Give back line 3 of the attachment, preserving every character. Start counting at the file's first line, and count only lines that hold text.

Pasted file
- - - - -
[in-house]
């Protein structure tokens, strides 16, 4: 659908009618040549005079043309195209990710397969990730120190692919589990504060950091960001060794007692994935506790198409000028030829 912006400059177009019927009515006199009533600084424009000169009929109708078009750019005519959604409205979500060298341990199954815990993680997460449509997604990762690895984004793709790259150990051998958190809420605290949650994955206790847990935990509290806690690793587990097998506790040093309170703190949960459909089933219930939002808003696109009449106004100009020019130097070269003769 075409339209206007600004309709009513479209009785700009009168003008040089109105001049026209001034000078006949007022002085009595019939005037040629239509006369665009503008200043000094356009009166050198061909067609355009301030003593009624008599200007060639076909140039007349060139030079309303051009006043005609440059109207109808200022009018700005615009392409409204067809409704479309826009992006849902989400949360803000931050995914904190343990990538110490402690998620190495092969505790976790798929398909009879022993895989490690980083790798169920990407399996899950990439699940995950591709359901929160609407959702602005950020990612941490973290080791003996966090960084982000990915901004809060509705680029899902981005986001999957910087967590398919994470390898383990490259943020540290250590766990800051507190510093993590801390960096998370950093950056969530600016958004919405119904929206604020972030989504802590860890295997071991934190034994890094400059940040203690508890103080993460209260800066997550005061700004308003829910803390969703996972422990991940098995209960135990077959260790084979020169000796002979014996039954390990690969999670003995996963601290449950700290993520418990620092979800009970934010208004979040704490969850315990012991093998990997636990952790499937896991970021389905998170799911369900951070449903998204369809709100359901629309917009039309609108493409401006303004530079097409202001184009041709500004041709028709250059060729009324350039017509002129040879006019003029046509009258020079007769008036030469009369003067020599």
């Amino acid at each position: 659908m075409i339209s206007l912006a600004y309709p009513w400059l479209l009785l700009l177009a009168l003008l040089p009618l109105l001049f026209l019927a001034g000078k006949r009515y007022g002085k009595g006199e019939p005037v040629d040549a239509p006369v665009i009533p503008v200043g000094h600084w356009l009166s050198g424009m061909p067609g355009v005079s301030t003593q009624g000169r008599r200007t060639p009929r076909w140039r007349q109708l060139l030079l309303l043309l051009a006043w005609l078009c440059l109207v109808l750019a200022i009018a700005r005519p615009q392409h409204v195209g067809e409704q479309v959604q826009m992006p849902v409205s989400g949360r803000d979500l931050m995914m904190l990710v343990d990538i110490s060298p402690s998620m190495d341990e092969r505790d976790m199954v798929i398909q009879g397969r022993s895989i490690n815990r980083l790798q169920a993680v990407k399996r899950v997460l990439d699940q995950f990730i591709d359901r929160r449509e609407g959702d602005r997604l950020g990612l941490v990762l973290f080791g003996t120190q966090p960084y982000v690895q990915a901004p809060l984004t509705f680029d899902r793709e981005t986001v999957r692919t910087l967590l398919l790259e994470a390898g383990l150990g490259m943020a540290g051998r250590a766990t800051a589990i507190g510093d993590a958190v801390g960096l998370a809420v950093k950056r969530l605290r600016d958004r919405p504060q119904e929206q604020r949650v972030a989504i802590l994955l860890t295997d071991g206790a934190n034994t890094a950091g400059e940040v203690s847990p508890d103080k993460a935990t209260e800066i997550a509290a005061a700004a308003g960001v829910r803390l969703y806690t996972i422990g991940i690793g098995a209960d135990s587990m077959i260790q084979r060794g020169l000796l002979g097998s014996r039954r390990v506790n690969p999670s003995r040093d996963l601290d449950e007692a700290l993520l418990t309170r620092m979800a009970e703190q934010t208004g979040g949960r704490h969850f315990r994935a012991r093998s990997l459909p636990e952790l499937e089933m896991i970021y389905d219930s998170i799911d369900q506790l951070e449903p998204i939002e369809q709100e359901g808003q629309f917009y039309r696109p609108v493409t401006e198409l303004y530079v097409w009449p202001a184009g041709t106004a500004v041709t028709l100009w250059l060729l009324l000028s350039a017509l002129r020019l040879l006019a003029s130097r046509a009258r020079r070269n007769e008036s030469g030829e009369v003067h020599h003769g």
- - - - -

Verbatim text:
């Amino acid at each position: 659908m075409i339209s206007l912006a600004y309709p009513w400059l479209l009785l700009l177009a009168l003008l040089p009618l109105l001049f026209l019927a001034g000078k006949r009515y007022g002085k009595g006199e019939p005037v040629d040549a239509p006369v665009i009533p503008v200043g000094h600084w356009l009166s050198g424009m061909p067609g355009v005079s301030t003593q009624g000169r008599r200007t060639p009929r076909w140039r007349q109708l060139l030079l309303l043309l051009a006043w005609l078009c440059l109207v109808l750019a200022i009018a700005r005519p615009q392409h409204v195209g067809e409704q479309v959604q826009m992006p849902v409205s989400g949360r803000d979500l931050m995914m904190l990710v343990d990538i110490s060298p402690s998620m190495d341990e092969r505790d976790m199954v798929i398909q009879g397969r022993s895989i490690n815990r980083l790798q169920a993680v990407k399996r899950v997460l990439d699940q995950f990730i591709d359901r929160r449509e609407g959702d602005r997604l950020g990612l941490v990762l973290f080791g003996t120190q966090p960084y982000v690895q990915a901004p809060l984004t509705f680029d899902r793709e981005t986001v999957r692919t910087l967590l398919l790259e994470a390898g383990l150990g490259m943020a540290g051998r250590a766990t800051a589990i507190g510093d993590a958190v801390g960096l998370a809420v950093k950056r969530l605290r600016d958004r919405p504060q119904e929206q604020r949650v972030a989504i802590l994955l860890t295997d071991g206790a934190n034994t890094a950091g400059e940040v203690s847990p508890d103080k993460a935990t209260e800066i997550a509290a005061a700004a308003g960001v829910r803390l969703y806690t996972i422990g991940i690793g098995a209960d135990s587990m077959i260790q084979r060794g020169l000796l002979g097998s014996r039954r390990v506790n690969p999670s003995r040093d996963l601290d449950e007692a700290l993520l418990t309170r620092m979800a009970e703190q934010t208004g979040g949960r704490h969850f315990r994935a012991r093998s990997l459909p636990e952790l499937e089933m896991i970021y389905d219930s998170i799911d369900q506790l951070e449903p998204i939002e369809q709100e359901g808003q629309f917009y039309r696109p609108v493409t401006e198409l303004y530079v097409w009449p202001a184009g041709t106004a500004v041709t028709l100009w250059l060729l009324l000028s350039a017509l002129r020019l040879l006019a003029s130097r046509a009258r020079r070269n007769e008036s030469g030829e009369v003067h020599h003769g």